New Bill Looks To Drastically Reduce How Much Fashion Ads Are Photoshopped
In an effort to protect impressionable youth from toxic (not to mention unattainable) images of beauty, two lawmakers have co-sponsored a bill that would make misleading, Photoshopped pictures illegal.
The bill, called the "Truth in Advertising Act" and introduced by Reps. Ileana Ros-Lehtinen (R-Fla.) and Lois Capps (D-Calif.), would mandate the Federal Trade Commission to report on any "materially change [in] the physical characteristics of the faces and bodies of the individuals depicted," and would also require the regulatory body to work with health and business experts to establish a set of standardized, safe practices when it comes to altering images.
Capps said the legislation, which seeks to reduce the amount of Photoshopped images that are out there on the market, are negatively impacting young people, especially girls.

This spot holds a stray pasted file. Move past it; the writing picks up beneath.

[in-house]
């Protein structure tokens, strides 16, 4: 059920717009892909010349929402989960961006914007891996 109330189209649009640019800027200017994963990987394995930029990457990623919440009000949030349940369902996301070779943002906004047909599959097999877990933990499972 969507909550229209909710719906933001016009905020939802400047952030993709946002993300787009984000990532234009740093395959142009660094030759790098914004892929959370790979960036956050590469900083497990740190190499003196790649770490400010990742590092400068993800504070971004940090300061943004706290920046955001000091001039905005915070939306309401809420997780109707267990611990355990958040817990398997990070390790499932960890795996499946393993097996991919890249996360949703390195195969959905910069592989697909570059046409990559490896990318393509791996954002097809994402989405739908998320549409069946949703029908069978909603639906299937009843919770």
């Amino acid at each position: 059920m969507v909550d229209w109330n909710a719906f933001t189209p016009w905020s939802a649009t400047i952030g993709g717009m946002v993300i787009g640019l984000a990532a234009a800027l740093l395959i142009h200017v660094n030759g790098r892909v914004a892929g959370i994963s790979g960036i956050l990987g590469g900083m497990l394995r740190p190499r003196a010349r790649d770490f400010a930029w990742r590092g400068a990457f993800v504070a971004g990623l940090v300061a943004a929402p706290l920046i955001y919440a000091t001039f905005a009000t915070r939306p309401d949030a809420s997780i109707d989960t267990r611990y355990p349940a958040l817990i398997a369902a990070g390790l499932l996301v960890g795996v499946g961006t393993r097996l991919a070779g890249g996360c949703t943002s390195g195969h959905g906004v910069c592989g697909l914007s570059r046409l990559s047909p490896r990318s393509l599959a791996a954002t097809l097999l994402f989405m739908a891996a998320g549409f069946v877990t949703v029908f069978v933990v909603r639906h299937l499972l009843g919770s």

"Just as with cigarette ads in the past, fashion ads portray a twisted, ideal image for young women. And they’re vulnerable. As sales go up, body image and confidence drops."
Opponents of the bill have asserted that Photoshopping in certain industries has become a normal standard, but this argument fails to consider the ethical implications of doctoring images so much that it totally skews a normal body.